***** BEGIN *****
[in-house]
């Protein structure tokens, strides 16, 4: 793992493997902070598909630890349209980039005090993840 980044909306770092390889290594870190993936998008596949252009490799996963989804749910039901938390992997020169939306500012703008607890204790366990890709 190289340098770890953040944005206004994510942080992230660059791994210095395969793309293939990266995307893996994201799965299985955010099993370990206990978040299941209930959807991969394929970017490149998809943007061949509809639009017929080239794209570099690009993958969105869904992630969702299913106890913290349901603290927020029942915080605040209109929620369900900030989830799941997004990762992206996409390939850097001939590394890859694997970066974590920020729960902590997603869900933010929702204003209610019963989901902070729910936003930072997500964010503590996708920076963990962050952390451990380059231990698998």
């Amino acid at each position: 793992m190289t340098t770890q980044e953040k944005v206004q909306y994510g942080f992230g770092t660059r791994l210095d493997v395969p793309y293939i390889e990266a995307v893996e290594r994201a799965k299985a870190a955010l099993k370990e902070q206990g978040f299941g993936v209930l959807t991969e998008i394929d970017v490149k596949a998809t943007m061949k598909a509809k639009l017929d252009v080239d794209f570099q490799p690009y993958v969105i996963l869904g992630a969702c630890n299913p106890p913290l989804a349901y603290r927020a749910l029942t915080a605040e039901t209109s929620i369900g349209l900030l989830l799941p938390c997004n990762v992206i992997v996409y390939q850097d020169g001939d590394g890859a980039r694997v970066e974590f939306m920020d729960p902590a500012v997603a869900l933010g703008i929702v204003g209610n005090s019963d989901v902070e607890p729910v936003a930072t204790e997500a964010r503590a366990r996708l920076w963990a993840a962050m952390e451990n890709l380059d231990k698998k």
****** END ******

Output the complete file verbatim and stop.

[in-house]
């Protein structure tokens, strides 16, 4: 793992493997902070598909630890349209980039005090993840 980044909306770092390889290594870190993936998008596949252009490799996963989804749910039901938390992997020169939306500012703008607890204790366990890709 190289340098770890953040944005206004994510942080992230660059791994210095395969793309293939990266995307893996994201799965299985955010099993370990206990978040299941209930959807991969394929970017490149998809943007061949509809639009017929080239794209570099690009993958969105869904992630969702299913106890913290349901603290927020029942915080605040209109929620369900900030989830799941997004990762992206996409390939850097001939590394890859694997970066974590920020729960902590997603869900933010929702204003209610019963989901902070729910936003930072997500964010503590996708920076963990962050952390451990380059231990698998």
């Amino acid at each position: 793992m190289t340098t770890q980044e953040k944005v206004q909306y994510g942080f992230g770092t660059r791994l210095d493997v395969p793309y293939i390889e990266a995307v893996e290594r994201a799965k299985a870190a955010l099993k370990e902070q206990g978040f299941g993936v209930l959807t991969e998008i394929d970017v490149k596949a998809t943007m061949k598909a509809k639009l017929d252009v080239d794209f570099q490799p690009y993958v969105i996963l869904g992630a969702c630890n299913p106890p913290l989804a349901y603290r927020a749910l029942t915080a605040e039901t209109s929620i369900g349209l900030l989830l799941p938390c997004n990762v992206i992997v996409y390939q850097d020169g001939d590394g890859a980039r694997v970066e974590f939306m920020d729960p902590a500012v997603a869900l933010g703008i929702v204003g209610n005090s019963d989901v902070e607890p729910v936003a930072t204790e997500a964010r503590a366990r996708l920076w963990a993840a962050m952390e451990n890709l380059d231990k698998k």